The Los Angeles City Council has approved a proposal that seeks a workable emergency strategy to provide shelter for every homeless person in the city, which at last count numbered more than 34,000 people.

The motion was introduced last month by Councilmen Mike Bonin and Marqueece Harris-Dawson. It says there is little evidence that anything is being done to create more or better shelters for the homeless in the city and that a true sense of emergency is needed to deal with the problem.

“What I wanted to do with this motion with Mr. Harris-Dawson is try to reframe how we look at this issue, with urgency and fierce impatience,’’ Bonin said. “And I’ve said this many times before, but if there were a natural disaster and tens of thousands of people were forced onto the streets of our neighborhoods, we would not be responding the way that we are responding.’’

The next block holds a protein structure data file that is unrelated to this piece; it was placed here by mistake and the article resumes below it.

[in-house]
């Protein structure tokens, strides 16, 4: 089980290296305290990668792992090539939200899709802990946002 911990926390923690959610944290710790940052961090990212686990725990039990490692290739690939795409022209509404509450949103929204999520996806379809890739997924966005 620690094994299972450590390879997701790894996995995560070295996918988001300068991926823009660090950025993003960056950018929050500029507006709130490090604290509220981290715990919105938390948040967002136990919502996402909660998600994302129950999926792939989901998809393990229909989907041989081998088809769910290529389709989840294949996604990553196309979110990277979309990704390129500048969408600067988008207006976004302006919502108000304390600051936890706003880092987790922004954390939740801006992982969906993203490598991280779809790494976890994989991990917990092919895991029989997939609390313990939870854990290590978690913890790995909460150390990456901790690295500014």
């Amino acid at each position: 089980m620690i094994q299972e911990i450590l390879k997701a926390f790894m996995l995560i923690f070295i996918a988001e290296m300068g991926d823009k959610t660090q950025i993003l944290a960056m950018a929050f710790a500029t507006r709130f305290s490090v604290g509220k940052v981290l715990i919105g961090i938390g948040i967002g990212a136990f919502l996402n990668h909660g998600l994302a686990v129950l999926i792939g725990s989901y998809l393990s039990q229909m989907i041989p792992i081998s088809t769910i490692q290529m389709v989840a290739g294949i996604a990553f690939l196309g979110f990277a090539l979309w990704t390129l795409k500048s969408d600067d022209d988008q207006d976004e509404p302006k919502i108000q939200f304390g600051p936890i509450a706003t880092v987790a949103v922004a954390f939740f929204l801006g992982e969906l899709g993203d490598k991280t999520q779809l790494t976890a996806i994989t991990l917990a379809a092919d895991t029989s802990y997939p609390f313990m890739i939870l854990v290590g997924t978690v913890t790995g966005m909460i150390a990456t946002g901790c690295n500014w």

The motion says the city’s 2016 Comprehensive Homelessness Strategy resolution — a $1.85 billion outline for homeless initiatives over a 10-year period — called for an expansion and “dramatic transformation’’ of the region’s emergency homeless shelters. But that “has not happened,’’ according to the councilmen.

“In fact, there is scant evidence of any progress, no apparent plan or strategy to make progress, and no evident sense of urgency or attention to any efforts to make progress,’’ according to their motion. “Even though officials have repeatedly declared a `state of shelter emergency,’ there is no institutional or organizational sense of emergency to move thousands of people off the streets immediately, or even in the next several weeks or months.’’

The motion, which was approved with an 11-0 vote without discussion, seeks a number of actions from the Los Angeles Homeless Services Authority, which coordinates homeless services for Los Angeles County, and from some city departments. With city assistance, the authority is asked to provide several comprehensive reports within 14 days, including the framework for an Emergency Response Homeless Plan outlining what steps and what funds would be required to provide an alternative to homeless encampments for 100 percent of the homeless population by the end of the year.